A point-type iterator is an iterator that refers to a specific element, e.g. as returned through an associative-container's find method; a range-type iterator is an iterator that is used to go over a sequence of elements, e.g., as returned by a container's find method. A point-type method is a method that returns a point-type iterator; a range-type method is a method that returns a range-type iterator.
For most containers, these types are synonymous; for self-organizing containers, such as hash-based containers or priority queues, these are inherently different (in any implementation, including that of the STL), but in pb_ds this is made explicit - they are distinct types.
If one manipulates a container object, then iterators previously obtained from it can be invalidated. In some cases a previously-obtained iterator cannot be de-referenced; in other cases, the iterator's next or previous element might have changed unpredictably. This corresponds exactly to the question whether a point-type or range-type iterator (see previous concept) is valid or not. In pb_ds one can query a container (in compile time) what are its invalidation guarantees.
In pb_ds there are no associative containers which allow multiple values with equivalent keys (such as the STL's std::multimap, for example). Instead, one maps the unique part of a key - the primary key, into an associative-container of the (originally) non-unique parts of the key - the secondary key. A primary associative-container is an associative container of primary keys; a secondary associative-container is an associative container of secondary keys.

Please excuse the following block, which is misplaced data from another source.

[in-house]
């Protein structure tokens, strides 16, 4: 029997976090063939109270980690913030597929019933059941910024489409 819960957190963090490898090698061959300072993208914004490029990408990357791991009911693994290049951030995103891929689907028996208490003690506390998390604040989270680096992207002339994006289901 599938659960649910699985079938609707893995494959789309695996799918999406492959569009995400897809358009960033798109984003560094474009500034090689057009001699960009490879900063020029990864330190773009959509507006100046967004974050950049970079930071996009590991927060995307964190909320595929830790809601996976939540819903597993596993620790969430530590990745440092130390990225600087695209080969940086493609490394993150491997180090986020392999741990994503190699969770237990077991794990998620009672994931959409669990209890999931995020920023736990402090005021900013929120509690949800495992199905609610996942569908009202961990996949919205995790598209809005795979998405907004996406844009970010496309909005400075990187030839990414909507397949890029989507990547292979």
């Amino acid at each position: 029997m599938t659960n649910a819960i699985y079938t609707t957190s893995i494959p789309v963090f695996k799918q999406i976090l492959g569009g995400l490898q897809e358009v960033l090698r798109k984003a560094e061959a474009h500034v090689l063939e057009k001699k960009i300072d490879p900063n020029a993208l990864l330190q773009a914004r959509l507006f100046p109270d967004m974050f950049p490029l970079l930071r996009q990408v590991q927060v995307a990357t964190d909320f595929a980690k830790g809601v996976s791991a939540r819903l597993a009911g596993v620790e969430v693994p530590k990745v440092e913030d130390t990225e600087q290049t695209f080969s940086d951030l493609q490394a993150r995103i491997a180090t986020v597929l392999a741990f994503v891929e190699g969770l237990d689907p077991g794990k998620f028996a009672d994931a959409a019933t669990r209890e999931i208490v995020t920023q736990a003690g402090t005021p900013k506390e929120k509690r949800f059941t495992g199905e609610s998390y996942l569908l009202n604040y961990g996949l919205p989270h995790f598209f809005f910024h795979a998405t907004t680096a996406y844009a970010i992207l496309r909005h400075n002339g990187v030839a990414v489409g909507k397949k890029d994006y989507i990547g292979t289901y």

Associative containers are typically parametrized by various policies. For example, a hash-based associative container is parametrized by a hash-functor, transforming each key into an non-negative numerical type. Each such value is then further mapped into a position within the table. The mapping of a key into a position within the table is therefore a two-step process.
In some cases, instantiations are redundant. For example, when the keys are integers, it is possible to use a redundant hash policy, which transforms each key into its value.
In some other cases, these policies are irrelevant. For example, a hash-based associative container might transform keys into positions within a table by a different method than the two-step method described above. In such a case, the hash functor is simply irrelevant.
pb_ds uses special pre-defined "null policies" classes for these cases. Some null policies in pb_ds are:
A "set" in pb_ds, for example, is an associative container with its Data_Parameter instantiated by null_mapped_type. Design::Tree-Based Containers::Node Invariants explains another case where a null policy is needed.